A lot of people harbor the misconception that Jews and Muslims never get along. This might arise from misunderstanding of the Israeli-Palestinian conflict and an accompanying assumption that Jews and Muslims globally are necessary enemies as a result (we are absolutely not).
Mostly, I think it arises from a general ignorance of both Jewish and Islamic history. Every ethnic and religious community has a unique story in the United States. The Jewish and Muslim communities each have significant ethnic and cultural diversity within them, but have a lot in common as well. Both are immigrant communities, non-Christian Abrahamic faiths that have a Semitic language as our holy script. We have similar daily prayer practices and dietary restrictions for the observant.
When I’m getting to know someone who is Muslim and they find out I’m Jewish, this is often what we talk about — how vowels are situated surrounding the consonants in both Arabic and Hebrew; how we’re supposed to abstain from pork (though some of us are more stringent while others have a little pepperoni now and then). Contrary to stereotype, I’ve never had a Muslim person react negatively upon finding out I’m Jewish.
Like Muslims today, in the early 20th century American Jews were under a great deal of scrutiny. The early 1900s were a time of leftist organizing; a few of those groups were violent, and committed what we would today call terrorist acts. Jewish activists contributed to both peaceful — and violent — political action. American Jews, already marginalized in the United States, and many remembering oppression from their native Europe, came under even more scrutiny because of the acts of an extremely small segment of the community. A climate of anti-Semitism continued in many places even after the Second World War.
Connections have also been seen today between the Jewish people’s history as refugees and today’s tide of Muslim refugees from Syria and other destabilized regions. I’m not the only Jewish person to see parallels between anti-Semitism and anti-Muslim racism in the United States. Organizations like Jewish Voice for Peace have made organizing against Islamophobic racism a major priority. It’s been extremely heartening to see Jewish and Muslim communities in the United States come together. When there was a spate of vandalism against Jewish cemeteries earlier this year, a coalition of Muslim Americans raised money for repairs for a cemetery in St. Louis, Missouri — and recently, Jews helped guard publicly praying Muslims in New York City during Ramadan. Muslims and Jews in the United States have so much in common and I look forward to increasing solidarity in these troubling times.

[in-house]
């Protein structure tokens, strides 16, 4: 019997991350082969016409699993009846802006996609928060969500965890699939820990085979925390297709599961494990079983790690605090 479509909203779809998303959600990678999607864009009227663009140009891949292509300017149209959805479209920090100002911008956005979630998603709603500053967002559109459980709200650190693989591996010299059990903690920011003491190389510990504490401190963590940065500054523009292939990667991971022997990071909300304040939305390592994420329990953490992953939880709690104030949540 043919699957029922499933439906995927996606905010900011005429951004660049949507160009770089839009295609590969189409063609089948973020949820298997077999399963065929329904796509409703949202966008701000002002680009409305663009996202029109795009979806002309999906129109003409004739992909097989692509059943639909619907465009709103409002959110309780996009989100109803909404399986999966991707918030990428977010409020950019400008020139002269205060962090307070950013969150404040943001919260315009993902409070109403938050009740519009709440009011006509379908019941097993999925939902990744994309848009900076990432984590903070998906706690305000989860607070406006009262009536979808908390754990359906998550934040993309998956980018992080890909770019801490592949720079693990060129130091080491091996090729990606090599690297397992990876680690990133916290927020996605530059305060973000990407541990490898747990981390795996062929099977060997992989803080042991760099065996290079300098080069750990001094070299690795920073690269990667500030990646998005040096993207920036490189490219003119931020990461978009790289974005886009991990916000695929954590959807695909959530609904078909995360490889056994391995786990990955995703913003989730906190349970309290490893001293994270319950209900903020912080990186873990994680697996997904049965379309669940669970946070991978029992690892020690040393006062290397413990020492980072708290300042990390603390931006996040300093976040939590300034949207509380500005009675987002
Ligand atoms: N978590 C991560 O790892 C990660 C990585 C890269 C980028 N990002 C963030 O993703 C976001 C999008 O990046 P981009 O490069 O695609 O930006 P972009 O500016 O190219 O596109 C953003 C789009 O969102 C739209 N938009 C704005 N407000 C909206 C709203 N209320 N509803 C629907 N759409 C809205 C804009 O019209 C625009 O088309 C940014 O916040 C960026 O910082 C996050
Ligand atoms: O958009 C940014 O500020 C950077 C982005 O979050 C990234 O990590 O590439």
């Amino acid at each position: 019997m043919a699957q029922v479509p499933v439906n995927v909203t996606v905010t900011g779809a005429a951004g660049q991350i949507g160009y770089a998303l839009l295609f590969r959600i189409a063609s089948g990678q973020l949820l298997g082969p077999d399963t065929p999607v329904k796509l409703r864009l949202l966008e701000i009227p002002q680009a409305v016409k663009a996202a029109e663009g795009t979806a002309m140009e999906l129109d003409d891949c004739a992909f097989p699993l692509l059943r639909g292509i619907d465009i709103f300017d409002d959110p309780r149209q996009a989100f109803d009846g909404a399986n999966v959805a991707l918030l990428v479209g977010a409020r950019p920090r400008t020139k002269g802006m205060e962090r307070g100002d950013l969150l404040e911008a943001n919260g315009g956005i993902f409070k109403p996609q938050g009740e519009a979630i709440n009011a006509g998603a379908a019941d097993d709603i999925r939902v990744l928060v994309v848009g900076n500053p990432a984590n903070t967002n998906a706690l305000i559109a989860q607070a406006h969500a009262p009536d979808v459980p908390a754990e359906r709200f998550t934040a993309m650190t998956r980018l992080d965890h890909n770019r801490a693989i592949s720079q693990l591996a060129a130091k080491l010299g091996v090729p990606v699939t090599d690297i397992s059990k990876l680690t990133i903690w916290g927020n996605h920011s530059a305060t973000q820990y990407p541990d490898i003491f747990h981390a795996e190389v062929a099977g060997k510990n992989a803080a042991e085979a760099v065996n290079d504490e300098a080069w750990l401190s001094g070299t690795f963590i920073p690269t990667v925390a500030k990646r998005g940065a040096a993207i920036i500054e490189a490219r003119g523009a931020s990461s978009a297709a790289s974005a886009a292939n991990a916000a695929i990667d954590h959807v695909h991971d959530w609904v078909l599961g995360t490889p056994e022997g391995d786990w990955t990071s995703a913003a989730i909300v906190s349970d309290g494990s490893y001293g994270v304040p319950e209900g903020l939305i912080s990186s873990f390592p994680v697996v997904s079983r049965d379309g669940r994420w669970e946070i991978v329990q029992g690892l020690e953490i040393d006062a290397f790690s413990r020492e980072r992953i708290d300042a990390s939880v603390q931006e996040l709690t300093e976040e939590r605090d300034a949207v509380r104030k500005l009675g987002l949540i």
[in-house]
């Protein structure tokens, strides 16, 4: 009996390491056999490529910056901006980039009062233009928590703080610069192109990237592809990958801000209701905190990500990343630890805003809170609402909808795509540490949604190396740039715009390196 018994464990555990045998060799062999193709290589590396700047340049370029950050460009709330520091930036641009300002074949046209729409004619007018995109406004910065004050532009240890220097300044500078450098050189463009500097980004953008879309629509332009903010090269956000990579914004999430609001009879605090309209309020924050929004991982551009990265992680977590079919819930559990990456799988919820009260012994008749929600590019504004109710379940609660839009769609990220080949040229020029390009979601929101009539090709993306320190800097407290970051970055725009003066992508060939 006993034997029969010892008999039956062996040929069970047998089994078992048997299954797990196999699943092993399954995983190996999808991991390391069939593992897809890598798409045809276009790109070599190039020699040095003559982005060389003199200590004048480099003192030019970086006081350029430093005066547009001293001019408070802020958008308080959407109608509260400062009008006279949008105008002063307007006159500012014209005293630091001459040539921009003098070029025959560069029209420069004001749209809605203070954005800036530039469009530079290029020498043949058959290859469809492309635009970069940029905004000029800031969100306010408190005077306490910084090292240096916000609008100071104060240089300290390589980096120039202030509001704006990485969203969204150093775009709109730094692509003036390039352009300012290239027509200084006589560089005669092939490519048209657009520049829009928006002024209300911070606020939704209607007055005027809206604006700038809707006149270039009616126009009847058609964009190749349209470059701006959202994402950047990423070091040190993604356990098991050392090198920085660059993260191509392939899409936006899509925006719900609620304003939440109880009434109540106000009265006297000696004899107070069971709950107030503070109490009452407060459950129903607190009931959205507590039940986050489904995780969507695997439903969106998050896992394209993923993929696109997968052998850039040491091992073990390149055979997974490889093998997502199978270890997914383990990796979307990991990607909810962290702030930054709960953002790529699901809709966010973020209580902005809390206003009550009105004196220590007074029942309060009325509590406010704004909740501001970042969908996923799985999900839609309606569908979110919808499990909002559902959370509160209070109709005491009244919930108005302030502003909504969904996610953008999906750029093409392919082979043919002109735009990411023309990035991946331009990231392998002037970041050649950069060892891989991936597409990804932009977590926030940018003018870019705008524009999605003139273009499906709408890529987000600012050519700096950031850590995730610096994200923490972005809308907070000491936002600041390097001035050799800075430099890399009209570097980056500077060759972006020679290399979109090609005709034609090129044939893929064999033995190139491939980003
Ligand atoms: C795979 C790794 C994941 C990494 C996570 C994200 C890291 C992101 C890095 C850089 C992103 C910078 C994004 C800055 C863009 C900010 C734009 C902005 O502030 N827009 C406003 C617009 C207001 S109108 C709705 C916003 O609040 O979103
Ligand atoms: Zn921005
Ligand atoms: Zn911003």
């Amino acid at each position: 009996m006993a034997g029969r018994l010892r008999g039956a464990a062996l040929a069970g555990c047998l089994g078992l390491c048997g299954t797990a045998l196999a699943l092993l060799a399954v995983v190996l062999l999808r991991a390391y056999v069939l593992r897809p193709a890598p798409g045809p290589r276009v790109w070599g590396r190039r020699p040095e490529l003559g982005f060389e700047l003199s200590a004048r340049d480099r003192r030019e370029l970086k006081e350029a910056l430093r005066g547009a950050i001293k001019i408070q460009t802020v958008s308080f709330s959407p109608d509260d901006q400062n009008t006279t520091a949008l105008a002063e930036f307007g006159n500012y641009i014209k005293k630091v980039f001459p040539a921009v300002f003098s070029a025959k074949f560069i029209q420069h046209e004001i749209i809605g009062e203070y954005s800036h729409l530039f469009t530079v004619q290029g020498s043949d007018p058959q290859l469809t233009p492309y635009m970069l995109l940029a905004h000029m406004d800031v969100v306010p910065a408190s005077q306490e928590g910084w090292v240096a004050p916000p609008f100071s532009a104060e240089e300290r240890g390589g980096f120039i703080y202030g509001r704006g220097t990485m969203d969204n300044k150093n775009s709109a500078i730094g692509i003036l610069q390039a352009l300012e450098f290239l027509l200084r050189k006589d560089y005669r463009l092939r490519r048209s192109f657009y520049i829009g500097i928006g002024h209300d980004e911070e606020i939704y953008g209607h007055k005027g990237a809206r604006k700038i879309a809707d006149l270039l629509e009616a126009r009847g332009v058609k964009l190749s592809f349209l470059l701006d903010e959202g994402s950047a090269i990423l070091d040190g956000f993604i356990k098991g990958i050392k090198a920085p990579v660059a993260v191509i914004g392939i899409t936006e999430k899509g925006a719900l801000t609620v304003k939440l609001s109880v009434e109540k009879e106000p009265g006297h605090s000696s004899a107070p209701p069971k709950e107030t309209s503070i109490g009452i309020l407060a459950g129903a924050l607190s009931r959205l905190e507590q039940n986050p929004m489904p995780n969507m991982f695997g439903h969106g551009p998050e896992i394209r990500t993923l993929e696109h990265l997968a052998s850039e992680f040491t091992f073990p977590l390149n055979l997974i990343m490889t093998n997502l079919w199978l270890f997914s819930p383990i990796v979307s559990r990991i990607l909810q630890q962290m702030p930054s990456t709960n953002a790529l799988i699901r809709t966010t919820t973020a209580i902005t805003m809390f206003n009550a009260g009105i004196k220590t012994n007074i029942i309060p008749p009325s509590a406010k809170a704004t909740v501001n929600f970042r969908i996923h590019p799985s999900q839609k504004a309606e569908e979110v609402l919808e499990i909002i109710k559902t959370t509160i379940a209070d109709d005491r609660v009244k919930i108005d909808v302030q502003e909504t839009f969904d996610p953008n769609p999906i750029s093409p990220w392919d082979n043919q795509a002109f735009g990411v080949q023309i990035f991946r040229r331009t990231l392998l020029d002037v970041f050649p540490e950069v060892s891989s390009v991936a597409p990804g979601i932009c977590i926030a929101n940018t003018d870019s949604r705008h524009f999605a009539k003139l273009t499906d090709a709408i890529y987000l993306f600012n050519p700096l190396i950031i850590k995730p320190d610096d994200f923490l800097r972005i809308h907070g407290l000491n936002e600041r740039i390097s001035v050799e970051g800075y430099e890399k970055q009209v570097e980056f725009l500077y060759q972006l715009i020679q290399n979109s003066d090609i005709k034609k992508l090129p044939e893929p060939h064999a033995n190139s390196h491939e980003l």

Our Muslim friends, neighbors, family and co-workers deserve to live their lives without having to answer for extreme, unrepresentative groups with which the vast majority have no relationship. That’s why I have been so happy to participate in Interfaith Initiative Centre County.
Now more than ever, it’s important to have spaces for interfaith dialogue and mutual support. I have recently moved away from State College for work, and can no longer regularly participate in IICC activities, but I am so glad to have known about it and hope to make similar interfaith connections wherever I live.
Hilary Barlow is an archivist and freelance writer who grew up in State College, and participatedin Interfaith Initiative Centre County: InterfaithInitiativeCC@hotmail.com.